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Flushing Out an Idea

In out last post we discovered what looks like a promising approach to get the next level of performance from MongoDB. We can pull the routing logic inside of the mongos process into the driver and bypass the synchronous interactions between the mongos and the mongod process.

What would that solution look like?

First we need to understand what routing related functions the mongos is performing. For this discussion we will ignore the other cluster maintenance functions performed by the mongos such as balancing and instead focus just on the routing of operations and those functions triggered by the routing of operations.


The routing of requests is conceptually simple. The config database contains the layout of each database and collection. We simply need to read the information from the appropriate collections within the config database and the apply the routing rules. There are a few situations we need to be aware of:

  1. Non-partitioned database. In this case we route all of the requests to the primary shard.
  2. Partitioned database / unsharded collection. Similarly, we need to send all of the requests for this collection to the primary shard for the database.
  3. Partitioned database / sharded collection. In this case we need to read the chunks for the collections and use the ranges defined by the chunks to determine the right set of shards to send the request. Each request will have to be evaluated against the chunks to find the right subset of shards to use. Lets look at the details of chunk based routing.

Chunk Based Routing

The documents in the chunks collection of the config database contains the shard, minimum value (inclusive) and maximum value (exclusive) for the chunk range. For chunk based routing we need to simulate the relative ordering that MongoDB uses.

Range Shard Keys

MongoDB first orders items based on the type of the value. As an example, all string values will always compare less than a document value. There are a few groups of types where MongoDB considers the types to be the same. The best example of types comparing equal is the numeric types. This type equality allows an integer value of 1 to compare equal to a double value of 1.0 which will compare equal to the long value of NumberLong(1). We have added an method in the 2.0.0 release to reflect this ordering.

After considering the type of the element MongoDB then compares the values. This is more straight forward of a comparison but for strings we have to remember that MongoDB does not use a collator and instead does a sort based on the UTF-8 encoding of the string. This ordering has been expressed in the driver by making the Element interface extend the Comparable interface.

To ensure that our ordering and the ordering for the MongoDB server match we have created a simple integration test that inserts several different documents using different values and types for the _id field. We then perform a find all with a sort on the _id field and ensure it matches the ordering we get from the comparing the Element values.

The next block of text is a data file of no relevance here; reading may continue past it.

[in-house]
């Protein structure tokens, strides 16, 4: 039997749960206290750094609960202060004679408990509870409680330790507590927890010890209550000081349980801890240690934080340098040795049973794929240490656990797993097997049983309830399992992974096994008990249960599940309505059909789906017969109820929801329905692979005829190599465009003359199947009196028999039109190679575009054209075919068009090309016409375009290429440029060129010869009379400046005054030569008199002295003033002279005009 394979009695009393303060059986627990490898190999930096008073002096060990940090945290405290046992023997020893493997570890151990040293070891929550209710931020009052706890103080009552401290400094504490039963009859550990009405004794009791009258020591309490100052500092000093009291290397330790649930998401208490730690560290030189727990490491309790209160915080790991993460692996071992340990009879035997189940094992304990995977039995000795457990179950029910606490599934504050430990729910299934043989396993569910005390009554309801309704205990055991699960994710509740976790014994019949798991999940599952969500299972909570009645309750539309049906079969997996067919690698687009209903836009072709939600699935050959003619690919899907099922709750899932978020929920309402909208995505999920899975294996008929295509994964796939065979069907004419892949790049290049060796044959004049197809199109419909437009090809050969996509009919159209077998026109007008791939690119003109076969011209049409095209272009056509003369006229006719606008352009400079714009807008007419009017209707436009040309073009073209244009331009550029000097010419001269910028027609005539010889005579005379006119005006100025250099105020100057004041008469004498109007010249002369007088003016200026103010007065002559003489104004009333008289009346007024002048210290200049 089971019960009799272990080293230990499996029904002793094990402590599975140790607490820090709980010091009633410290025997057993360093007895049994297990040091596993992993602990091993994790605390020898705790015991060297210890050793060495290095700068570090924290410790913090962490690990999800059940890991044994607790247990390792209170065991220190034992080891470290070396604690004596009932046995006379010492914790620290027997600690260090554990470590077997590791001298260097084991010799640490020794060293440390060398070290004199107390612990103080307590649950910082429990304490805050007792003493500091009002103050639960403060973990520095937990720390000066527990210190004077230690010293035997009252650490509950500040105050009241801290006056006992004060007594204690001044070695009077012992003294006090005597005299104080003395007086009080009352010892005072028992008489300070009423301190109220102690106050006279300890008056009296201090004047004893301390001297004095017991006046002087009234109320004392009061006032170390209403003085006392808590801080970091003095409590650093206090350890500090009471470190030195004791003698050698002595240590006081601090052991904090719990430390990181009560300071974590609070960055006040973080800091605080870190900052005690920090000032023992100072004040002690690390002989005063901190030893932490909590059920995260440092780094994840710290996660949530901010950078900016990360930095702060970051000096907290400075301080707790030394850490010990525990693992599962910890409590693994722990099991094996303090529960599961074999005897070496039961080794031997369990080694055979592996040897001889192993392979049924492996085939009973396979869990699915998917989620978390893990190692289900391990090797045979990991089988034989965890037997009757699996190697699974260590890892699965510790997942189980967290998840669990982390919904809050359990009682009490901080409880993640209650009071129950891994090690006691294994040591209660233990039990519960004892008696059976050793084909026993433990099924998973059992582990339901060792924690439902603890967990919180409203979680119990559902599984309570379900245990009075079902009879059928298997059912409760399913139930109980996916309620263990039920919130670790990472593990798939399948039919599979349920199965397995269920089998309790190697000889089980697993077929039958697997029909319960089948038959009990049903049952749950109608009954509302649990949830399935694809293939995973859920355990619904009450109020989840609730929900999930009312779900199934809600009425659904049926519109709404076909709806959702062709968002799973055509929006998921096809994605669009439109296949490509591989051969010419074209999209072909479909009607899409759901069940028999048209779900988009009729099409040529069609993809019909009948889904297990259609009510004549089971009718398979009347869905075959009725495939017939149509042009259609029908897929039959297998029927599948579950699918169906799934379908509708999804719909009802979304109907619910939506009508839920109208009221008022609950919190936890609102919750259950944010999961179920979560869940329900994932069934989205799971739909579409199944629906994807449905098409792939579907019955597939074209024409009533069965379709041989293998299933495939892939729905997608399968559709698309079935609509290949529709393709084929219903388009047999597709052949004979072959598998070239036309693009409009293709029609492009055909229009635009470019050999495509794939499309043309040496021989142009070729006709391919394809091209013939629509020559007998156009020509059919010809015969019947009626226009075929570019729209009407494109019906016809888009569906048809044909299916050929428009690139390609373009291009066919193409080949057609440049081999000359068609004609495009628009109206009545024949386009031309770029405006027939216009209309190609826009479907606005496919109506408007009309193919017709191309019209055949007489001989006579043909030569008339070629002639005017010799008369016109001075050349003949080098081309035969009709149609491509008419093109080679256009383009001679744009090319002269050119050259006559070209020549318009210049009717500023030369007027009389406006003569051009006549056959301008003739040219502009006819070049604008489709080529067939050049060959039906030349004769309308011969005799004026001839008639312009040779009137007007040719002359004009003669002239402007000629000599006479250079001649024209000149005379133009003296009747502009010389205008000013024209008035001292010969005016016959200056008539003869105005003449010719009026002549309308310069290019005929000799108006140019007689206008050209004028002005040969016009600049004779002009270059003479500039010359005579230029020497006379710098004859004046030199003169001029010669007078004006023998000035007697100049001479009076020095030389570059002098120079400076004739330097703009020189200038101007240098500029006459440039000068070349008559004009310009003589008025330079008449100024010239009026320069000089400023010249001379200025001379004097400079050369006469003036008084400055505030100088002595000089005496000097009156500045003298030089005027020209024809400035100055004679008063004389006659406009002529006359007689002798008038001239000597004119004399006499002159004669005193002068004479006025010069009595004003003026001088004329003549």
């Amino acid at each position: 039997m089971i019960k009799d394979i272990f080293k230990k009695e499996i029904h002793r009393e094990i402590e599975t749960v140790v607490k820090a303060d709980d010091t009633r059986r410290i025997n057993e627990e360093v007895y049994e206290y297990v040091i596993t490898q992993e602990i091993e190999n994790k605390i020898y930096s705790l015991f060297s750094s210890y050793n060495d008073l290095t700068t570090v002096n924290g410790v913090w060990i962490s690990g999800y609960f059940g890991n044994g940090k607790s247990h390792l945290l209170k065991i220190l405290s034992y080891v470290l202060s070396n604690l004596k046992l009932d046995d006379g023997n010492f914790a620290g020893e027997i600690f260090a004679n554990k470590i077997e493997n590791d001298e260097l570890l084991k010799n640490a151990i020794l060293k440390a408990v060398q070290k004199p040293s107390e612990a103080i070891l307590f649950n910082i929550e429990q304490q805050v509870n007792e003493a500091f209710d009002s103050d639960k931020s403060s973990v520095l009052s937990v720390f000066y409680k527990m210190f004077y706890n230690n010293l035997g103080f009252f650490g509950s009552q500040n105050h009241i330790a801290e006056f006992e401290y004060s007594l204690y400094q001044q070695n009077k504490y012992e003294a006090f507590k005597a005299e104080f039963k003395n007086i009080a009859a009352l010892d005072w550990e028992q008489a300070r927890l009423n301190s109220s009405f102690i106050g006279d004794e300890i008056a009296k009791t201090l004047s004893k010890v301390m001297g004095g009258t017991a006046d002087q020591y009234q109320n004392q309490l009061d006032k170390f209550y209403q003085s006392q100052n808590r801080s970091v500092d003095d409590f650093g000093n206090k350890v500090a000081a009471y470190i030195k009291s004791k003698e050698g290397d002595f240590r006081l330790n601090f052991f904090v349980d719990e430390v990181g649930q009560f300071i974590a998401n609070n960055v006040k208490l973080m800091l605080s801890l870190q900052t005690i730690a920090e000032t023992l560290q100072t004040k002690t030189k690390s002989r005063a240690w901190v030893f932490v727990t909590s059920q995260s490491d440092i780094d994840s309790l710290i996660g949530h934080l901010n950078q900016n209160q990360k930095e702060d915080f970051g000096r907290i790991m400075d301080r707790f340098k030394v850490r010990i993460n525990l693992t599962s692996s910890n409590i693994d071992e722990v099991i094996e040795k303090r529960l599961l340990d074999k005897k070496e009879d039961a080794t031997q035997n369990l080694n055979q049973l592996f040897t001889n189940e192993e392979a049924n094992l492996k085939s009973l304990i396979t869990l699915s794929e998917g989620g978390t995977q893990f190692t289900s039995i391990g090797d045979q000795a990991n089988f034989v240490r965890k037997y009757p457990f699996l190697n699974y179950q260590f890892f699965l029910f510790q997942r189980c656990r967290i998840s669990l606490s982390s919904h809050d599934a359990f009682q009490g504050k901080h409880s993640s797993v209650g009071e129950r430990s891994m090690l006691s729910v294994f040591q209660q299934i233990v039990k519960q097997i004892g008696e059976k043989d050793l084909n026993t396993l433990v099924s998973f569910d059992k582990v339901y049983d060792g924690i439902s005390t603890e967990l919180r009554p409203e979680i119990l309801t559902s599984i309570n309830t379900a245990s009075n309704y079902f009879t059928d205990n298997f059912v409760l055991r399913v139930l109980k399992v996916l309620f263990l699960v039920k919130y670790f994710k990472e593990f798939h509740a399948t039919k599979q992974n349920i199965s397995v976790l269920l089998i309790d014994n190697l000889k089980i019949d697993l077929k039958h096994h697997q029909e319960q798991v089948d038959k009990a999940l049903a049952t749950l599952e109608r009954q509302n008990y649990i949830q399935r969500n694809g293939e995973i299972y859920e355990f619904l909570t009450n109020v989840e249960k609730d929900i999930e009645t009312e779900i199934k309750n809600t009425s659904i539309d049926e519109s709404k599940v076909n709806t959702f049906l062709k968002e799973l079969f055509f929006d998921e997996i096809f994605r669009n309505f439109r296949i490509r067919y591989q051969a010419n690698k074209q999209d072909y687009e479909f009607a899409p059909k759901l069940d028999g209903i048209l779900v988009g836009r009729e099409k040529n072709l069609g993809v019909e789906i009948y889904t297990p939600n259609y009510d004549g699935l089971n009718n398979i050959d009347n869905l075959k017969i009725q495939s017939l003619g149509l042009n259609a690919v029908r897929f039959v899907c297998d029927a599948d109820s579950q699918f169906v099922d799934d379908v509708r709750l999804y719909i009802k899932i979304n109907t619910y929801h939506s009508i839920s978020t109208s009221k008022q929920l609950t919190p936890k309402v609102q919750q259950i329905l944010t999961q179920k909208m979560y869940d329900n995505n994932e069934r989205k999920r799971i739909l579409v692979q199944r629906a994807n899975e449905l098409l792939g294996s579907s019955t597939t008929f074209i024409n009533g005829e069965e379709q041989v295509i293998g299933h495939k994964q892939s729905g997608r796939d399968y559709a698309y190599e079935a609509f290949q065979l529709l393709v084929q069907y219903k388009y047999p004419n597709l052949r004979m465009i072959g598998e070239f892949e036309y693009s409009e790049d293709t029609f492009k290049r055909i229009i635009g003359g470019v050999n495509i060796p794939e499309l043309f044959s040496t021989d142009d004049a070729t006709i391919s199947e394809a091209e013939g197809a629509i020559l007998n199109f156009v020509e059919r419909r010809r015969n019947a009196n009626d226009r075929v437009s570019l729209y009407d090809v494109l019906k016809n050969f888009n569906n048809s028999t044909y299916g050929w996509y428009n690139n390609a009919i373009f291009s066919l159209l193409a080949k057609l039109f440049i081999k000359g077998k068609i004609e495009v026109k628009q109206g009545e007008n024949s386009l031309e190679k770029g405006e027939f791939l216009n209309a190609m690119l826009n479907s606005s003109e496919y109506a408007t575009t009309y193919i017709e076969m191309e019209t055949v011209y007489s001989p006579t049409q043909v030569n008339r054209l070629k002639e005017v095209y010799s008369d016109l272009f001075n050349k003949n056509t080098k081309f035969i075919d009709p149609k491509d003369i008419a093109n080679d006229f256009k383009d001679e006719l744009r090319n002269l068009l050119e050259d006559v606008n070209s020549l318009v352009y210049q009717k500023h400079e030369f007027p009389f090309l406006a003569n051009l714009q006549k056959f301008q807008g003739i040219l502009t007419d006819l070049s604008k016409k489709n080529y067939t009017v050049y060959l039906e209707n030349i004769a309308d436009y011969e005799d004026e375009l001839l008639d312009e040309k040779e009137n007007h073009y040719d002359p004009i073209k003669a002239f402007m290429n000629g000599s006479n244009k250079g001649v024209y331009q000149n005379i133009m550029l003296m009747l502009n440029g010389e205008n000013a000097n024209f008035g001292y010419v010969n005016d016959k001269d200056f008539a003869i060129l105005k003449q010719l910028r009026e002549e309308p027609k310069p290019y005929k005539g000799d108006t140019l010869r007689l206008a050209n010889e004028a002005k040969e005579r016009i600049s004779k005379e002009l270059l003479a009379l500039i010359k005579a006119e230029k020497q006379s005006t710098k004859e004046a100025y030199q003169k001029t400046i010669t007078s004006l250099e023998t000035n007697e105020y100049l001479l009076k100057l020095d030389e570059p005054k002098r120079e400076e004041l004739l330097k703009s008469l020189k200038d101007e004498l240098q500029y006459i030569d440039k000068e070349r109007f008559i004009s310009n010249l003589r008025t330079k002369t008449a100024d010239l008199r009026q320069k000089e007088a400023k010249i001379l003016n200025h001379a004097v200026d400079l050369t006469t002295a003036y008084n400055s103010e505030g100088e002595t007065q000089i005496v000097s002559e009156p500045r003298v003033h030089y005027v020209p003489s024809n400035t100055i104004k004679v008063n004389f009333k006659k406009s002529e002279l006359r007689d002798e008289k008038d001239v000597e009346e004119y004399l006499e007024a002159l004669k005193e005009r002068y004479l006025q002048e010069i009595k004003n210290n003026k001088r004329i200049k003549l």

Hashed Shard Keys

Hashed shard keys require that we first compute the right hash. Since this is a hash we need to be sure that the hash values the driver generates exactly match the values generated by the server. We also want to be sure that the hash does not change between versions. We created a Jira ticket and pull request to create a set of hash test vectors that the driver then uses to check its own hash algorithm.

With the correct hash value we can use the same logic for finding the right shard just using the long hash value instead of the original element value.

Detecting chunk moves.

We now understand how to route chunks to the right shards. How are we going to detect when there is a change in the distribution of chunks due to a chunk moves? For that we reverse engineer the shard version synchronization that happens between the mongos and the mongod. The full details of the interaction are beyond the scope of this post but there are a series of setShardVersion commands that the mongos uses to synchronize the version of the chunk map used by both processes. When the mongod updates the version of the chunk map then future queries to that collection from the mongos will return an error with the ShardConfigStale bit set.

Splitting Chunks

The last function of the mongos is breaking up chunks when they get too big. This is done by issuing splitVector vector commands based on seeing specific volumes of writes to the various chunks. We have found this strategy to be less that optimal in practice since the splitVector commands tend to be issued when the write demand on the cluster is at its highest.

In replacement, we recommend a strategy of using split window (similar to a balancer window) that will serially check the chunks in the cluster and using the dataSize command to quickly estimate the size of chunks. Chunks that have grown beyond the maximum chunk size can then be split.

Wrapping Up

We now know that we have to implement the routing of requests and add the ability to detect chunk moves. On the surface it all looks very reasonable but also very risky. Even a small error in routing a request can easily cause the entire system to fail.

In the next post we will look at a solution that should provide data integrity guarantees while still minimizing the mongos bottleneck.